In early November, I helped run the Weekend For Good event as part of the Code For Good West Michigan admin team. The event brought together 120+ volunteers and 14 local nonprofits to help build, rebrand, or update websites. It was scheduled for three straight days, and I was there for all of it. It’s […]
Recently, my schedule has become quite busy, with various responsibilities competing for my time and focus. I find myself trying to hold onto as much context about these responsibilities as I can, but I can’t seem to remember all of the necessary information. After some careful reflection, I’ve found that I need to take more […]
I recently started using Exercism to enhance my proficiency with Ruby. It’s an excellent tool for learning a new language or refining your knowledge in a language you already know. The best part about it is that you can submit your solutions for a mentor to review and provide feedback.
My current Android project needs to be backwards-compatible with every Android version back to Android 4.4 (KitKat). Meeting this requirement can be difficult and frustrating for a number of reasons, but with KitKat installed on ~10% of all Android phones worldwide (at the time of this writing), it’s still worth supporting. One of the issues […]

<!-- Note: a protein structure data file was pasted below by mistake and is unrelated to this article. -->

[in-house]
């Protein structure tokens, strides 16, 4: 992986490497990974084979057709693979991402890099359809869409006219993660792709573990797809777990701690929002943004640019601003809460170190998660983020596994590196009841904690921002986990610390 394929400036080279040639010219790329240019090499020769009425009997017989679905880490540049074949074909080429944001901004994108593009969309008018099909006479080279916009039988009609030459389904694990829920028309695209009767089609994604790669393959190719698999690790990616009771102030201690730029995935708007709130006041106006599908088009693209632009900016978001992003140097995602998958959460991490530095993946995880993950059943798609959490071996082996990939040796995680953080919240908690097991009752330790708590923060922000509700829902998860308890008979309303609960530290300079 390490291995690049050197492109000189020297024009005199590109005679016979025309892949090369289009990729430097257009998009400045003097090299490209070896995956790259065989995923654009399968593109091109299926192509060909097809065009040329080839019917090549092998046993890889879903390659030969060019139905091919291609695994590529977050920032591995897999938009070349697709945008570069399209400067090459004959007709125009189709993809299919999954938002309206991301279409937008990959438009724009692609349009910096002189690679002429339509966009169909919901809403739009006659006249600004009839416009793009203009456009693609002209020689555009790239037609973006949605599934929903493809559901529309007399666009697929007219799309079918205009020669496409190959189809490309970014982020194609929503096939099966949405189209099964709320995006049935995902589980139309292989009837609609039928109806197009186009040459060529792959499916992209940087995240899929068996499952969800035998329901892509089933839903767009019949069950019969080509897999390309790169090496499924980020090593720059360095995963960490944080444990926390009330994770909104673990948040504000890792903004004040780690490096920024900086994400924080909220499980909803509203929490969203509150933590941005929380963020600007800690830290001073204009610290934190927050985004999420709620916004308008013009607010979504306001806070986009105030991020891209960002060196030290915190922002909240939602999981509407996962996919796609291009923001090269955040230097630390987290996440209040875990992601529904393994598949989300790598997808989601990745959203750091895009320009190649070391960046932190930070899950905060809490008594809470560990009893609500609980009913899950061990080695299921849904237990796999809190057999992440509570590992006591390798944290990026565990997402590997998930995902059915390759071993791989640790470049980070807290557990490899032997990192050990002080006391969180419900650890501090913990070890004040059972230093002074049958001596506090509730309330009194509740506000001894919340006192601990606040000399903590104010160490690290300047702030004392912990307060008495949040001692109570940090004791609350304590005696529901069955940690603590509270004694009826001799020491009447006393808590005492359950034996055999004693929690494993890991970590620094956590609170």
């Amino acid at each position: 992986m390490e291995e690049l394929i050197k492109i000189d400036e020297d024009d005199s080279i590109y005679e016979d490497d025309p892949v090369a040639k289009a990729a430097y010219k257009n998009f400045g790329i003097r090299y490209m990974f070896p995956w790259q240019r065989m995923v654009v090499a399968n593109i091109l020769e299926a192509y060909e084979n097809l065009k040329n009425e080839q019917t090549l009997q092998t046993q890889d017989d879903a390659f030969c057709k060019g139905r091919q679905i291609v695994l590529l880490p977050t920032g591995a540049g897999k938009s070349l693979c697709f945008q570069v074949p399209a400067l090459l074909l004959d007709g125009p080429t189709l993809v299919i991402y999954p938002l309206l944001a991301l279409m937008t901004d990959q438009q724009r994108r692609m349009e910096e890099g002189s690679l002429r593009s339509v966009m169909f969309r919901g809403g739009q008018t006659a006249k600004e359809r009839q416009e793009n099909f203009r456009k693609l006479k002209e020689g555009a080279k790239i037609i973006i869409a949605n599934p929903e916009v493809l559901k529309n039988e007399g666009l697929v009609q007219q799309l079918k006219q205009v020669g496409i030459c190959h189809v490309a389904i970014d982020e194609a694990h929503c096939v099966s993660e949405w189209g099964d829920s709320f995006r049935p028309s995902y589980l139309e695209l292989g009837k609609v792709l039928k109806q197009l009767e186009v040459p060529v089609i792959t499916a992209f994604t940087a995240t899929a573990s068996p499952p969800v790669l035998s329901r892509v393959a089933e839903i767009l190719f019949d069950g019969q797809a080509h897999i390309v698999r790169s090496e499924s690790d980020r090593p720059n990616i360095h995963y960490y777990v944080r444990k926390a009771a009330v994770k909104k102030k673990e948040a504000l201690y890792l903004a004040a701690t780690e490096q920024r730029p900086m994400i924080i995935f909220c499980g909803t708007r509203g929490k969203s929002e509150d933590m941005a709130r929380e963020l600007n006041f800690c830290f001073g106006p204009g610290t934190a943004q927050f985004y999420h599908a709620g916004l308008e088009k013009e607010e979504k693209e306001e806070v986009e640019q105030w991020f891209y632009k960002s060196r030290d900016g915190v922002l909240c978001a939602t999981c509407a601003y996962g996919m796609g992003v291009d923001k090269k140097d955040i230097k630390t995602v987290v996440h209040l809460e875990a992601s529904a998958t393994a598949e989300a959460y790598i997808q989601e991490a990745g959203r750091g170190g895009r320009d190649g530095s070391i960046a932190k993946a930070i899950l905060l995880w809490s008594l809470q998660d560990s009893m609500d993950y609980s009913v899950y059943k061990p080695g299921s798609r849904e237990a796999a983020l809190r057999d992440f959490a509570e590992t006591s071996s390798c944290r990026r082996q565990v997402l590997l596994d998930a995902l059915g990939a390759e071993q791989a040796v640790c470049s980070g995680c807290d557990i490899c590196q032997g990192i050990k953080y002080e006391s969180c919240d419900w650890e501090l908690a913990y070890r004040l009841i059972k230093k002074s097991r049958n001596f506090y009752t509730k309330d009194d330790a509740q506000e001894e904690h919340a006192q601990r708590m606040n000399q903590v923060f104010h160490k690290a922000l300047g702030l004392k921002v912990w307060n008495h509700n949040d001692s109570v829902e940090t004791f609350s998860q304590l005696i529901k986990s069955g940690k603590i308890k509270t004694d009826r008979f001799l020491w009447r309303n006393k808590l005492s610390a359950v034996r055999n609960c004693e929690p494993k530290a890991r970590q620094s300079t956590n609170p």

While working in an agile environment, you may be assigned a user story that requires a very large amount of time and effort to implement. Typically, any user story estimated above a certain number of points should be broken down into multiple smaller, actionable user stories. Unfortunately, this does not always happen.
When I started on my current project, I noticed a few failing iOS builds on TeamCity that needed to be fixed. Since I was still on-boarding to the project and wanted to get my feet wet, I took it upon myself to resolve these issues as soon as possible.
Onboarding to a new project is difficult, whether you’re transitioning from an existing project or this is your first. Every project contains an intricate set of variables, processes, and tools to make it successful, and it’s your job to learn all of them by yesterday.
Recently, I’ve been working on taking better notes during team meetings. Notes help the team remember who’s supposed to handle getting which step done by what time. They’re also a great way to reflect on the discussions that were had during a meeting.
For a little more than a year now, I have spent a significant amount of time learning new programming languages and frameworks. With each new language/framework, there’s a chance that the value I receive will be greater than any of the languages/frameworks I have learned thus far. However, the opposite is also true.
While refactoring my current project, I needed to edit some fixture files that were used to populate data in a couple of UI components. Before diving straight in, I looked at these files and wondered how many ways there were to edit them.